Carson school honors fallen warrior
August 12, 2010
FORT CARSON, Colo. - The legacy of a local boy who put others first, graduated from West Point and was killed in combat in 2006 continued Aug. 9 as Fountain-Fort Carson School District Eight officially dedicated its newest elementary school.
The emotional dedication ceremony featured Capt. Ian Weikel's high school teacher and coach, and the brigade commander he served under while in Iraq, attesting to his character and leadership. The event concluded as Weikel's 4-year-old son, Jonathon, beamed with pride as he jumped up and down on the cafetorium stage after cutting the ceremonial ribbon to a rousing ovation from the standing room only crowd.
District Eight Superintendent Cheryl Serrano noted it was not the typical school ribbon-cutting ceremony, attended by school staff, members of the school board and few others.
"We all know why this one is special, it is because who the building is named after," she said. "We're very excited about what this building means to the community, to our school district, to the Army."
She said the board of education hadn't made a decision to name a school after an individual in more than 20 years.
"It is easier sometimes to just name it after a mountain or an eagle ... but this was the right thing to do."
Located at 6565 Lindstrom Street, west of the post exchange, Weikel Elementary held its first day of classes Thursday with a staff of 57 and about 400 students.
Mike Maiurro, who taught Weikel's leadership class at Fountain-Fort Carson High School and coached him in football, basketball and baseball, summed up his former student and player in four words: service, excellence, achievement and leadership.
He said having the school named in honor of Weikel is a tribute to his family, the community that raised him and a tribute to the school district as a whole.
"But the military took him that next step, we had a young boy ... and they created a man," Maiurro said.
He said Weikel would be "a little bit angry about all this fuss that has gone on today because he was one who never drew attention to himself."
Maiurro noted whenever they received any recognition, Weikel would have 20 students standing with him and he would move to the back row.
He also lauded Weikel for having the vision and being able to not only identify issues, but come up with solutions. As a freshman, Weikel met with the school board to discuss his recommended list of changes. Eight of the nine issues - to include developing an alternative school and a place for teenage parents to continue their education - are in place today, Maiurro said.
He also said many of the projects he teaches in his leadership class today were initiated by Weikel.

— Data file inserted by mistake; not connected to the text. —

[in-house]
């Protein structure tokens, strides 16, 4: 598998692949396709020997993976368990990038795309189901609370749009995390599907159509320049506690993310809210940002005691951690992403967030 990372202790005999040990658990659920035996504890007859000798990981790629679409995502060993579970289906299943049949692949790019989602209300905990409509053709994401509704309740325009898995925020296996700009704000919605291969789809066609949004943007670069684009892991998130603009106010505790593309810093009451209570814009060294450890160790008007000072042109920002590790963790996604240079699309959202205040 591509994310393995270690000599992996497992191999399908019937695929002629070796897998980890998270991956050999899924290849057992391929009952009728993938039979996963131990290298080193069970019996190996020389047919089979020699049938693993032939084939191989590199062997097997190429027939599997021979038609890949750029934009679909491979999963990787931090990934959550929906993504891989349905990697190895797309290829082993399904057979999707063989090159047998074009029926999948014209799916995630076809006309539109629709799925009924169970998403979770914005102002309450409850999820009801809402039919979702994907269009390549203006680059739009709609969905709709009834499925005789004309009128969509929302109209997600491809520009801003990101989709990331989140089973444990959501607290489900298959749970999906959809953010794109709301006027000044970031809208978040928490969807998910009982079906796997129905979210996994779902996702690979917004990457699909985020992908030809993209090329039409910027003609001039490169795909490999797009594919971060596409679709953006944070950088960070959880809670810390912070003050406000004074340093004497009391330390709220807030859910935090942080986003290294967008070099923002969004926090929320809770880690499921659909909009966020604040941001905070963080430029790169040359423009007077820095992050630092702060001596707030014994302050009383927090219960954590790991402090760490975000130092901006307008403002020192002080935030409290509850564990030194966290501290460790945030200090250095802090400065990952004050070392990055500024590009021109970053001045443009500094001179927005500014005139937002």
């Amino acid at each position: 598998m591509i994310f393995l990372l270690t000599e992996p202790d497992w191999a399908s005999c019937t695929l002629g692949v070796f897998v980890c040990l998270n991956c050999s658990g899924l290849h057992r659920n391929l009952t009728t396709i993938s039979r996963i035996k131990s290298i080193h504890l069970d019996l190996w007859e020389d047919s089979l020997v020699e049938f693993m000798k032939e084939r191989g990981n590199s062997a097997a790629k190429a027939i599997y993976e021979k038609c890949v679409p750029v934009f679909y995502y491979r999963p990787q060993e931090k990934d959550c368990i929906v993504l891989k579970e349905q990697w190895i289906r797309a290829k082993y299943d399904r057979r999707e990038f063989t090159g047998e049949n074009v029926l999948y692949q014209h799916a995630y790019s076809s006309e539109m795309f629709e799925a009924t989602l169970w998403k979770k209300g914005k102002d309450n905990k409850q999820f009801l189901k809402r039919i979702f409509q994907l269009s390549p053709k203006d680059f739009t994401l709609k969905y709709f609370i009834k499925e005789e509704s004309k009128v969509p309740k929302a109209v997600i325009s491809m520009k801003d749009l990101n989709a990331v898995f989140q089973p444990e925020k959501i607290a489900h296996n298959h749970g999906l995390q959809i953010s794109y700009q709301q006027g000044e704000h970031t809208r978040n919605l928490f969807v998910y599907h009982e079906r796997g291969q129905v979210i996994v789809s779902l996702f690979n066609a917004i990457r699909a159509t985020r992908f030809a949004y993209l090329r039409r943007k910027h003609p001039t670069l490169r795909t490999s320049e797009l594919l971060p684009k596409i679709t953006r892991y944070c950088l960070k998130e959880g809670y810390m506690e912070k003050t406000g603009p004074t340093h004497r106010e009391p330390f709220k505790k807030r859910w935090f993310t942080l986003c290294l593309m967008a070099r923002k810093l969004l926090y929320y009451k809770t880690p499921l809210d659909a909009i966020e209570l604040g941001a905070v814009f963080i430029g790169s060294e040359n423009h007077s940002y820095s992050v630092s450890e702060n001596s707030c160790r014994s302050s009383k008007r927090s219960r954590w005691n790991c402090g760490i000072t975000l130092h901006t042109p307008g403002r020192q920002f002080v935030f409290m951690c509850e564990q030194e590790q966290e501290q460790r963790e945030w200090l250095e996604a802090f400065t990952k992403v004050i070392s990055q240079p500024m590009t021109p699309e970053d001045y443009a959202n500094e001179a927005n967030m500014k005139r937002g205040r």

"I feel like I'm just running a relay race and it's my turn to carry that torch," he said.
Weikel's brigade commander in Iraq said April 18, 2006, the day Weikel was killed, was the worst day of his life.
Citing he read that every combat leader has one person that sticks with them, Brig. Gen. James Pasquarette, deputy commanding general for support, 4th Infantry Division and Fort Carson, said, "For me, it's Ian Weikel. I think about him almost every day."
He recalled completing an officer efficiency report while on the plane to Iraq in December 2005, where he stated Weikel, who was the commander of G Troop, 7th Squadron, 10th Cavalry Regiment, 1st Brigade Combat Team, 4th Infantry Division, was his No. 1 of 31 company commanders in the brigade.
"He always had a positive outlook and he made me feel better as a brigade commander," Pasquarette said. "I knew if the world was going to hell, I had a troop commander that could look at things in a positive outlook and keep the benefit of his Soldiers first."
The general said Weikel was full of potential, someone he could see quickly progressing the Army ranks. He commended Weikel's strength of character, noting he always did the right thing. He was morally and ethically grounded which allowed him to operate confidently in a complex environment such as Iraq.
"He was always looking out for his Soldiers, leading from the front and ... he did everything he asked his Soldiers to do," Pasquarette said.
"Ian was the best that the nation had to offer, not just the Army, but the whole nation had to offer," he said. "I challenge the teachers to tell the story of Ian Weikel ... (to tell the students) how lucky they are to be in a school named after such a great American."
The day was bittersweet for Ian's father, Dave Weikel.
"The first time we walked through school was a feeling of wow what a beautiful school and why do I even want to be here," he said. "You get to point where you realize it's a real honor, it's a beautiful school in his name."
Weikel said he experienced a lot of pride and emotion during the ceremony.
"It's beautiful," he said of the joy to hear what a commanding officer and coach had to say about his son and to know the school is going to have a lot of purpose. "This honor, this feels like it honored the 4th (Inf. Div.), Fort Carson, the Army and ultimately all of the military. We are truly thankful to be a part of it."
Weikel recalled the day his son received his West Point acceptance letter.
"It was like an explosion went off in his room," he said.
Weikel Elementary is one of eight elementary schools in District Eight and the fourth on Fort Carson. The 104,000 square foot facility has a capacity of 1,000 students, to include 16 preschool classrooms. The $13.5 million facility was funded by District Eight with the assistance of a $3.5 million grant through Colorado's Building Excellent Schools Today program.